We've detected that you're using an ad content blocking browser plug-in or feature. Ads provide a critical source of revenue to the continued operation of Silicon Investor.  We ask that you disable ad blocking while on Silicon Investor in the best interests of our community.  If you are not using an ad blocker but are still receiving this message, make sure your browser's tracking protection is set to the 'standard' level.
Technology Stocks : The *NEW* Frank Coluccio Technology Forum -- Ignore unavailable to you. Want to Upgrade?

To: ftth who wrote (20855)4/14/2007 1:44:06 AM
From: Frank A. Coluccio  Read Replies (1) | Respond to of 46812
"I didn't read the whole thing but..."

Well, I did read the whole thing, and I can't say that I'm any smarter for it, from a technical perspective. Only that I may be a bit wiser as to the ways in which facts are twisted and misrepresented. I stopped listing them early on. At one point you noted:

"Consumers can't "demand" what they don't even have available, and for that matter, what miniscule percentage of consumers in any market actually know technical operating parameters well enough to "demand" numbers. Did consumers in Japan demand 100Mbps? No; the providers translated everyday consumer activities into bandwidth...they didn't wait for consumers to get a degree in communications bandwidth metrology so they could "demand" it."

As I wrote earlier in a discussion concerning this same interview series elsewhere, the larger point worth noting here is that many subscribers are complacent with what's been "delivered" to them as "broadband," as you can probably deduce while reading the following retort that I received from a journalist several days ago. It's part of a newspaper forum discussion (Gotham Gazette) in which I made several observations and criticisms of the asymmetrical delivery of "broadband" by last mile service providers. The journalist replied:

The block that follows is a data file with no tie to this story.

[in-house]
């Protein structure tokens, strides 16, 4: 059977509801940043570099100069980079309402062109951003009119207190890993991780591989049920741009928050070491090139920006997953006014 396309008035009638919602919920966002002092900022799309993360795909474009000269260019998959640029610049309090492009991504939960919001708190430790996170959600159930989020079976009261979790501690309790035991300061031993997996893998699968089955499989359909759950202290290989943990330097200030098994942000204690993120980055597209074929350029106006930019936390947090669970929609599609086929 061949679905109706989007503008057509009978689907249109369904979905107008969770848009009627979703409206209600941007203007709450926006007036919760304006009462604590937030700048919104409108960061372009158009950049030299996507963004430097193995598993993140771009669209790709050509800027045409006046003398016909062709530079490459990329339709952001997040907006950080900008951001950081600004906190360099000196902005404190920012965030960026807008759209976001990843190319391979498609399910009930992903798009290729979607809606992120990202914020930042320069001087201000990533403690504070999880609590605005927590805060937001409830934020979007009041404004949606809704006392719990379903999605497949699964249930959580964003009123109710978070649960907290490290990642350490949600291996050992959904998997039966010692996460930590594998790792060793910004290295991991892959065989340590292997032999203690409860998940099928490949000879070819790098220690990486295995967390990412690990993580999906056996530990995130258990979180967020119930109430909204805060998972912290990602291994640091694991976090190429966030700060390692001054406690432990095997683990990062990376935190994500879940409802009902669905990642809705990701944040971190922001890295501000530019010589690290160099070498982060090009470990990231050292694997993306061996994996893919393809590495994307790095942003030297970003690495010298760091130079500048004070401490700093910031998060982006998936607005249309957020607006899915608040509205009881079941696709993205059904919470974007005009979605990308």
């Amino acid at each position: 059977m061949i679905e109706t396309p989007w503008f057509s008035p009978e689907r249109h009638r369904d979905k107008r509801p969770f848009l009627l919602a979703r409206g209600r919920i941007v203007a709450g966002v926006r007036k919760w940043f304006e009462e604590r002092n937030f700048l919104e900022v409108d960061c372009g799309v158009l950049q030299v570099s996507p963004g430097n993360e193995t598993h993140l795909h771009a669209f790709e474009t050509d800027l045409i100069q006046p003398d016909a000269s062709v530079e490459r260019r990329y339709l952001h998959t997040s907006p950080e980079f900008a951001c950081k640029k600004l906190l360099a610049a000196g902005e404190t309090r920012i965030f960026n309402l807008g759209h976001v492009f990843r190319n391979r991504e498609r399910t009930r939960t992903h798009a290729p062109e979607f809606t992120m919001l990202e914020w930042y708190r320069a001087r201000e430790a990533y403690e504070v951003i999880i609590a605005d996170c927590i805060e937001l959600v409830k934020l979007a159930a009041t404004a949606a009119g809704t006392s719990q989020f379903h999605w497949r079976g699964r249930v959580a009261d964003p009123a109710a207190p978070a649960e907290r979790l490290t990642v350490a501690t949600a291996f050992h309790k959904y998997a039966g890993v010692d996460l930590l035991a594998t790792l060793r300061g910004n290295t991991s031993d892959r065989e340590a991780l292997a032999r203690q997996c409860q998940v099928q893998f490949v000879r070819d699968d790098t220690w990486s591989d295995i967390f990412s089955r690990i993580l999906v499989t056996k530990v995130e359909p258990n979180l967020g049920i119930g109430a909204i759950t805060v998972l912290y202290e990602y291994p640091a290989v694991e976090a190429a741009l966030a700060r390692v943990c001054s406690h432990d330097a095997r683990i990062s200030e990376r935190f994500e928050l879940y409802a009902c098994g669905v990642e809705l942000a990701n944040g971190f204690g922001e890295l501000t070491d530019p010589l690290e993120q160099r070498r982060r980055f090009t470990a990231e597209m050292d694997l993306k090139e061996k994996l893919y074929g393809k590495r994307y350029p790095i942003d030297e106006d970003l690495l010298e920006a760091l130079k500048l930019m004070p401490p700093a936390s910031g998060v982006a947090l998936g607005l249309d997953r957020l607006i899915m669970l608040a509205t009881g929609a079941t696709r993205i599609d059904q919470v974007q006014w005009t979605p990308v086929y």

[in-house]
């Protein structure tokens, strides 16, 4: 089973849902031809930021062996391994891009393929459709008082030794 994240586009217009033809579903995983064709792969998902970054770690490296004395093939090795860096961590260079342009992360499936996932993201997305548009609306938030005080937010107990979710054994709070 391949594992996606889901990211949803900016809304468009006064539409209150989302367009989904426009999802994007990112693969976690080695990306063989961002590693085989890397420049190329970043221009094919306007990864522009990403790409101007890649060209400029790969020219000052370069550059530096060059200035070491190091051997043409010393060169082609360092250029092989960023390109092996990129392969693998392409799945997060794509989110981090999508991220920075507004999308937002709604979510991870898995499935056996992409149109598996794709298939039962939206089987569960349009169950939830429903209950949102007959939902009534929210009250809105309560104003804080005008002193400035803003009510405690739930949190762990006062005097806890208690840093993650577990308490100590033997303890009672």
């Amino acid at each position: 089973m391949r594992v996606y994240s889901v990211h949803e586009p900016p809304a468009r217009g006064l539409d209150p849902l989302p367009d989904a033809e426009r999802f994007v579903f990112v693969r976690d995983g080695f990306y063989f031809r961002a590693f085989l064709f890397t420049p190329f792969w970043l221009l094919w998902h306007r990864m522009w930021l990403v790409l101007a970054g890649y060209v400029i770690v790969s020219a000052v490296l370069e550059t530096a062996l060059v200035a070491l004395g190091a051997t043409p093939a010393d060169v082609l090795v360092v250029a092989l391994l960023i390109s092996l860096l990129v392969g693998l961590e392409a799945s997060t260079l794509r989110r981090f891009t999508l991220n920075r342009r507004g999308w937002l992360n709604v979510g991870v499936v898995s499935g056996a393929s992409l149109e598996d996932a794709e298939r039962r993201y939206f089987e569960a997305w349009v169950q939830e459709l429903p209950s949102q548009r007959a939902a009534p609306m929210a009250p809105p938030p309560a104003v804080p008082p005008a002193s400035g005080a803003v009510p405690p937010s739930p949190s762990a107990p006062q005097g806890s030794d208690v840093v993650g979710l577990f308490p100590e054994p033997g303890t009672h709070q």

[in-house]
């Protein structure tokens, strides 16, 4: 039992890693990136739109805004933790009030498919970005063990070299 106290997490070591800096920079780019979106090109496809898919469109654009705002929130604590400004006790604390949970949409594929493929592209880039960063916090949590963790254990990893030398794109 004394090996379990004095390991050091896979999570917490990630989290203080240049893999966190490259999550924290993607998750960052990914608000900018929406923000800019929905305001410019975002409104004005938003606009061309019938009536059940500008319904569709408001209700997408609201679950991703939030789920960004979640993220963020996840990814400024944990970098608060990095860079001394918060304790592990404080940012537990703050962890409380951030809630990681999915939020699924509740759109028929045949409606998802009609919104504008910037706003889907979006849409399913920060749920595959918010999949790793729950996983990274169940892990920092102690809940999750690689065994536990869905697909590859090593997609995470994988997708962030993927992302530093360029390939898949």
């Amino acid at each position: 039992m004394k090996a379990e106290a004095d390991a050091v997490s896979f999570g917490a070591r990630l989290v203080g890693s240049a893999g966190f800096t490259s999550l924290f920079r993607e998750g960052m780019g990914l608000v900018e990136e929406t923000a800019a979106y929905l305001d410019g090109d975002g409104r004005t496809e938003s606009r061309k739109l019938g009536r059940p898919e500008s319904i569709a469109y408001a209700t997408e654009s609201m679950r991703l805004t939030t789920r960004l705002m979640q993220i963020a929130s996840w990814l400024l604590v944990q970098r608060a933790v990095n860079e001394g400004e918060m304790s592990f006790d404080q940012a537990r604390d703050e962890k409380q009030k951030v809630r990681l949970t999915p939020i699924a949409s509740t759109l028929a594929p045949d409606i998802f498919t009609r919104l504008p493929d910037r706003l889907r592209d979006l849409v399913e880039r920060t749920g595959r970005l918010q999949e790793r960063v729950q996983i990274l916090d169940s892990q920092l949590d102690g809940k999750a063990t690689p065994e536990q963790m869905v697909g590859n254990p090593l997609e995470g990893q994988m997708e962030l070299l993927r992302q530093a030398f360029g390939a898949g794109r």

"I challenge your contention that "broadband" is only one-directional--from those who control the connections down to the content recipients. The whole idea of "Web 2.0," YouTube, "mash-ups" and tools like blogs and wikis is to establish arenas in which people can be content creators as well as content consumers. Sure, there are major companies behind broadband, as well as some of these applications--Verizon provides my DSL service, and Google own YouTube. Nevertheless, people are making use of the interactive capabilities of the Web--many of which require a "broadband" connection--much more than a few years ago. Copyright laws must be modernized to take account of these new phenomenons; increasingly, strict interpretations of copyright are a fortress for the old-line media companies. But this would be true with or without broadband connections."
--end Gotham Gazette quote

I stated earlier that I thought that this may only be a regional phenomenon, or one unique to urban centers, but I have found, in fact, that most non-practitioners no matter where they reside, as long as they're receiving DSL or CM (and even an alarming number of IT professionals) who I speak with are near-totally taken with their new found "broadband" toys. I cannot even state that user discontent is always (although to a great extent is it) proportional to Internet or telecoms literacy. As I began to suggest above, I've made it a point to discuss the merits of transparent carriage, symmetry and other attributes of neutrality with clients of mine who are IT department heads, only to be told:

"I've got TW (or Optonline, or fill in the blank) Cablemodem service and it's great! What do you have, and what's wrong with what you're getting now?"

At times like this I have to ask myself if it's really worth the time and effort to inform and ellucidate, only to ultimately wind up bursting some innocent soul's bubble.